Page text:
AEI fellow outlines policy reforms -- including Obamacare changes -- needed for rapid small business growth
“Although there is no single magic bullet -- particularly within the conventional parameters of ‘health reform’ -- we first should change current health policies that already slow small business growth,” AEI Resident Fellow Thomas Miller told Patient Daily.
According to Miller, policies needing reform include the Affordable Care Act’s (ACA) overly prescriptive regulatory mandates, such as the employer mandate, essential health benefit requirements and adjusted community rating.
“But more broadly, moving closer to parity in the tax treatment of health insurance and health care purchased, across all types of buyers, is an important goal, tempered by the need for a transition plan that minimizes short-term disruption in current coverage patterns," Miller said. "Recent regulations essentially prohibiting defined contribution support by employers for their employees' purchases of individual market insurance should be reconsidered."
For example, Miller believes extending HIPAA-style protection against pre-existing condition restrictions for individuals with continuous coverage who want to move in or out of the individual market -- and reinforced with better-financed and better-targeted state high-risk pools -- should replace both the ACA's individual mandate and overly broad guaranteed issue rules. Miller studies health care policy at AEI, including health insurance and market-based alternatives to the ACA.
“However, the real stimulants for rapid small business growth must be found in policy reforms beyond health care subsidies and regulations,” he said.
These stimulants involve better pro-growth macroeconomic policy reforms, as well as policy reforms for education, skill development, capital markets, immigration, student debt, social mobility and human capital development, Miller stated.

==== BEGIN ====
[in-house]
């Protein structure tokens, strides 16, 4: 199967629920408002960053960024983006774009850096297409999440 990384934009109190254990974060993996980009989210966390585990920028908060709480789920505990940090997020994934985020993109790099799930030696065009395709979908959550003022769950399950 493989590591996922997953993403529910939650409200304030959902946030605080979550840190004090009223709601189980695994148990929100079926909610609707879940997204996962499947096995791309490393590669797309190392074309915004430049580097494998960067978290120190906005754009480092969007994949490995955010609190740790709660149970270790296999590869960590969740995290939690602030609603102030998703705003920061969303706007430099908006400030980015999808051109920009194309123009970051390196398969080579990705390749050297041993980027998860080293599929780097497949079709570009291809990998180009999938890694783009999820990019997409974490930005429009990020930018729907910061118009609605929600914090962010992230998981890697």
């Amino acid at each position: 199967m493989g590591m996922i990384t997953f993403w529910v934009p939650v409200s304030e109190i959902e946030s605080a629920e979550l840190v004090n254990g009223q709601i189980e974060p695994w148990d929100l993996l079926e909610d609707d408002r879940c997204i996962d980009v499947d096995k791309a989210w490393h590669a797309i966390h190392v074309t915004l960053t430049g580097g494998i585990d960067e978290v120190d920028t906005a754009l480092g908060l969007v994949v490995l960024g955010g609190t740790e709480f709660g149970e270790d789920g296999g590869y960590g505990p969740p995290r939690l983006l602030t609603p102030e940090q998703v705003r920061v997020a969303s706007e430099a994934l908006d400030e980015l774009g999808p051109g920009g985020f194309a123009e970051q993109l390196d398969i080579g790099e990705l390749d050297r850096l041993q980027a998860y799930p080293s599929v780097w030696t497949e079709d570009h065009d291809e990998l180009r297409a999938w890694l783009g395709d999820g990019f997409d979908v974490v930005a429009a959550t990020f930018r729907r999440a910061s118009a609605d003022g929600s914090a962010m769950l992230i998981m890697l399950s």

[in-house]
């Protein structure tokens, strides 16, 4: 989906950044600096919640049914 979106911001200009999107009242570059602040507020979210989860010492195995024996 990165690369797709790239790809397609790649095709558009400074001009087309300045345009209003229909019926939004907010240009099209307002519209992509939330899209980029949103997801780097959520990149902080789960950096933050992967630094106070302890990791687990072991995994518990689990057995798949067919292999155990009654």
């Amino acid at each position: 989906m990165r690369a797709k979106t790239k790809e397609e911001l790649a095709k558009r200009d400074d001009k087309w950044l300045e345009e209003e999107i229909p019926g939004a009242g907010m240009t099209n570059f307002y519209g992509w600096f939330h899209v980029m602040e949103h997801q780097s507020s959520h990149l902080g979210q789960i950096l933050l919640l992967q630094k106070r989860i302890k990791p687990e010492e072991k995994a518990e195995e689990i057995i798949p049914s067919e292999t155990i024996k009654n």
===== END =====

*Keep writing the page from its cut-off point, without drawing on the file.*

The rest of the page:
Additionally, Obamacare’s Small Business Health Options Program (SHOP) marketplace, which is for small employers who want to provide health and dental coverage to their employees, could use some care, as well.
“The SHOP exchanges have failed to provide attractive solutions due to lags and misfires in implementation, a combination of narrow and complex incentives that attracted very few businesses (small business tax credits), and lack of any clear advantages over other alternatives, including private exchanges,” Miller said.
A better approach, he suggested, would be to redefine and rearrange tax subsidies for coverage of employees in small businesses and allow them to be used to purchase any kind of insurance -- whether offered in public or private exchanges, by more traditional employer plans, or in the no-exchange "outside" market for individual coverage.
Meanwhile, with the U.S. presidential election only months away, Miller added that none of the remaining candidates thus far have provided suggestions for reforming health policy to benefit small businesses and entrepreneurs.
“Their occasional rhetoric fails to match market realities,” he said.